Top tips for making friends

Making friends isn't always easy. If you find it difficult, here are some tips to help

making friends

It's natural to want to have supportive friends, to feel accepted and valued for who you are and to fit in.

You can have different types of friends. Some friends are good for having a laugh with and sharing your favourite hobbies. Other friends can be there when you want to pour your heart out.

The number of friends you have isn't important. What matters is having friends that you're close to, who support you and won't try to hurt you or bully you.

You might be busy with other things in your life such as being a young carer and have less time to make friends, or you may feel shy in front of other people.

But these things don't have to stop you making friends.

Things to remember:

  • It can be hard to go up to someone new but the more you do it the easier it may get.
  • Other people may also be finding it hard to make friends and may like it if you’re friendly to them.
  • Don't be hard on yourself if you freeze up - you can always try another time.
  • If someone's friendly to you, try to be friendly back.
  • It's good to smile.
  • It can take time to make friends.

Starting conversations

find things to share

Lots of friendships start because people have things in common. You could:

  • look out for people who have similar hobbies and interests as you
  • take something to school to share at break time, like sweets or a new game
  • share a song or video that you like.

Sharing something shows that you're friendly and can be a great way to start a conversation. Try to include other people who may be feeling left out.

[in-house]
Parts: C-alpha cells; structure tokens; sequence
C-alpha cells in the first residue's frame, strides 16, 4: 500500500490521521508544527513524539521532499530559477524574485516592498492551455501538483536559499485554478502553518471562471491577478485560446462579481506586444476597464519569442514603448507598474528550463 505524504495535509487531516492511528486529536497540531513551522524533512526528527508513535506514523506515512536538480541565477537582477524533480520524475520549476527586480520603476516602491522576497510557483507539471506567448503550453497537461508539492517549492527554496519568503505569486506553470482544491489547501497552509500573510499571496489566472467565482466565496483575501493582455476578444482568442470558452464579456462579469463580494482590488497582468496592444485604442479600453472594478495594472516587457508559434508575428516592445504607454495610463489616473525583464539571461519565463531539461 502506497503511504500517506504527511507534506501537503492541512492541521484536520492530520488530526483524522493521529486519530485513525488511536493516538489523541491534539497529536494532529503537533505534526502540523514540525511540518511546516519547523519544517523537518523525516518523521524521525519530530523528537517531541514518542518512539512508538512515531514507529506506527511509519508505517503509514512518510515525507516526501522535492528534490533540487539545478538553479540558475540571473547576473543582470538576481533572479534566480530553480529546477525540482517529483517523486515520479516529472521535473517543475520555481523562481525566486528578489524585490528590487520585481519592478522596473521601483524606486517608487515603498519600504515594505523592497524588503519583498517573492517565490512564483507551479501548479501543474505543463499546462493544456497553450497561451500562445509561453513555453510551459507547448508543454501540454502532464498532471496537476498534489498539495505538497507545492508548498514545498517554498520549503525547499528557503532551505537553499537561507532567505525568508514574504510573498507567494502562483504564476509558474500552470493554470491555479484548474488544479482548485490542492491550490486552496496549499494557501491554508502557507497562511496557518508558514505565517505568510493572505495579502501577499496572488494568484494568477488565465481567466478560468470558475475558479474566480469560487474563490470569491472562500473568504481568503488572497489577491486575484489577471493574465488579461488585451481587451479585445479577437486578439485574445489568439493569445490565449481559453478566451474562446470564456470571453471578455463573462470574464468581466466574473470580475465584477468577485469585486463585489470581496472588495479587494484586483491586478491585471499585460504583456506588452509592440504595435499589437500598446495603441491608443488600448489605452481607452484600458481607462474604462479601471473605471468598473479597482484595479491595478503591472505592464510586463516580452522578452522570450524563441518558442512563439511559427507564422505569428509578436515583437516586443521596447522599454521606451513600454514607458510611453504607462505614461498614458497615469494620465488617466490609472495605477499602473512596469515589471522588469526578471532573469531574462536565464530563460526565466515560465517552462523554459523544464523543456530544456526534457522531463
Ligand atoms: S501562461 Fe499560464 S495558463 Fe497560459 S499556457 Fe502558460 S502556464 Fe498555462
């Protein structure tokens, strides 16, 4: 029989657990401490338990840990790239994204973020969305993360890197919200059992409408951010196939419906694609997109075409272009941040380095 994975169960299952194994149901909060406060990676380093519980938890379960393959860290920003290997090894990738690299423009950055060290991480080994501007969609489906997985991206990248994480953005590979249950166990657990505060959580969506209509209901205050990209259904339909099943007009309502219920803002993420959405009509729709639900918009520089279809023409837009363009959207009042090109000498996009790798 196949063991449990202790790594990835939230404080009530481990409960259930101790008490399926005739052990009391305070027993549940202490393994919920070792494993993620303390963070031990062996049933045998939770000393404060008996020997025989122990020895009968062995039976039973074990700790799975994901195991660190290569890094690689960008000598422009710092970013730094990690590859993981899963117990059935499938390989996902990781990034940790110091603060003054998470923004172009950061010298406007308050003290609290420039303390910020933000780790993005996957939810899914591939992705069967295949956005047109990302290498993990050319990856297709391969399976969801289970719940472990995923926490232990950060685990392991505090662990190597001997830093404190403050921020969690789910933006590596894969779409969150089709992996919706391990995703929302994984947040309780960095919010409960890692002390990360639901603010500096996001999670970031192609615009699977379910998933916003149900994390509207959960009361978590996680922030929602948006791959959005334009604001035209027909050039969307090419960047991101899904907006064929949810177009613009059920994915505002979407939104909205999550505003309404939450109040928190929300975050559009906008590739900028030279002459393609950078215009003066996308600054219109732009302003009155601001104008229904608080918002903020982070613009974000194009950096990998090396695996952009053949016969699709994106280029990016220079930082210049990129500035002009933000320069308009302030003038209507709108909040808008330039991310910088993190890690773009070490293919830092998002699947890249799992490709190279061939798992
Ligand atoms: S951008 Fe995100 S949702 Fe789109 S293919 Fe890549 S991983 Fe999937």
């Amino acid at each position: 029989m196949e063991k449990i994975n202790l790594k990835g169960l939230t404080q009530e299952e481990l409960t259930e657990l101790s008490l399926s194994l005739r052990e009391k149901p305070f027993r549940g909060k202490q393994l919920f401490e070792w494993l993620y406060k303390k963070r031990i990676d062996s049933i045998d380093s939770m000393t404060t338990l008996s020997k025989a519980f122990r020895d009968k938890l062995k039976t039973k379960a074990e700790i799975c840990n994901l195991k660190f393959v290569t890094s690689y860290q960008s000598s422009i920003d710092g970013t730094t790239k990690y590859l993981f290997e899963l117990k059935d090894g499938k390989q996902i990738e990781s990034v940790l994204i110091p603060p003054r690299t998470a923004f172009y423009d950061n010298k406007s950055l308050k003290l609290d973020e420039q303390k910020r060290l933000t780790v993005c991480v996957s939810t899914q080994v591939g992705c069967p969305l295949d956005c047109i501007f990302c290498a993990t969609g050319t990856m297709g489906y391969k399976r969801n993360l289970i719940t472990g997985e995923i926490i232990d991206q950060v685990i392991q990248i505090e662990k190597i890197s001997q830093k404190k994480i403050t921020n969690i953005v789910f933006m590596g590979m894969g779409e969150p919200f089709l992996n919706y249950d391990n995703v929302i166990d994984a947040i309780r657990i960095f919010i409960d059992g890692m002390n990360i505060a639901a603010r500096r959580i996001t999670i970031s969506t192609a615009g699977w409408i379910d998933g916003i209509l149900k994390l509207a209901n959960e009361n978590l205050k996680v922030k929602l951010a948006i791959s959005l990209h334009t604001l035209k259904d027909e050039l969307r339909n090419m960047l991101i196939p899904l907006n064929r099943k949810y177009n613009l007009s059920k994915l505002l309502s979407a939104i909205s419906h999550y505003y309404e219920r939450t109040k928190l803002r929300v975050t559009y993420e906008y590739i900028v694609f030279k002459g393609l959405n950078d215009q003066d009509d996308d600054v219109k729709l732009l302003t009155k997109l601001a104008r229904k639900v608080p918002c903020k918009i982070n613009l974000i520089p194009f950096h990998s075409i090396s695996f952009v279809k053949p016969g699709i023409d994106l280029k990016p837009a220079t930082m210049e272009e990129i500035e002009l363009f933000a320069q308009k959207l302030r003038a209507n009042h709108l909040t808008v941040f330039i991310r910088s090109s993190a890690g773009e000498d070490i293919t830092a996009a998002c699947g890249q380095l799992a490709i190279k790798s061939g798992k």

get out there

Sometimes when we get into a routine of doing the same things, it can be hard to make new friends.

Try new things:

  • Join a club either inside or outside school.
  • Volunteer (Vinspired has lots of good ideas).
  • Change your daily routine - perhaps you could go to a different shop or walk a different way home.

Talk to someone new
If you see someone having lunch on their own, why not go over and sit with them? You could ask how their day is going and start a conversation about what you both like to do at the weekend.

use your body language

When we communicate with other people, we mostly do it using words, but what our body is doing while we talk is really important too.

We don't always notice what we're doing, but our body language says a lot to other people.

If you look bored or anxious when you're talking to someone, it might be noticeable to them.

Using positive body language can really help when making friends.

When you talk to someone:

  • smile
  • make sure you speak clearly and confidently
  • look people in the eye
  • try not to cover your mouth with your hands when you speak.

what kind
do you like?

Ask on our message boards

Feeling Confident

You may have had previous experiences that have left you feeling less confident which makes it hard for you to make friends. Maybe you were bullied or left out before and you’re worried about it happening again. Just because it’s happened in the past, it doesn’t mean that it will happen again.

You deserve to feel good about yourself and for people to value you as you are. We have some advice that can help you feel more confident. When you feel confident it can help you make friends more easily.

Being Yourself

It can feel tempting to act differently to fit in better. You may find yourself doing things you wouldn’t normally do so that people will like you more. This can feel good, but you may find that these friendships aren’t as close or as supportive as you would like. You could feel like these friends don’t know the real you. Good friends will accept and support you as you are, without you needing to act differently to fit in.

Having Close Friends

You may have friends, but you could feel like you aren’t close to them. It’s natural to want to have supportive friends who really know you. Maybe you have been let down by friends in the past and this makes it harder to really trust your new friends. Talking about these feelings can really help, our counsellors are always here for you.

Sharing your feelings with friends can help them get to know the real you. You don’t have to share a lot to begin with, you can start small and see how that feels. As you build up trust with your friends you’ll find that you’re able to share more with them and feel closer and more supported by them.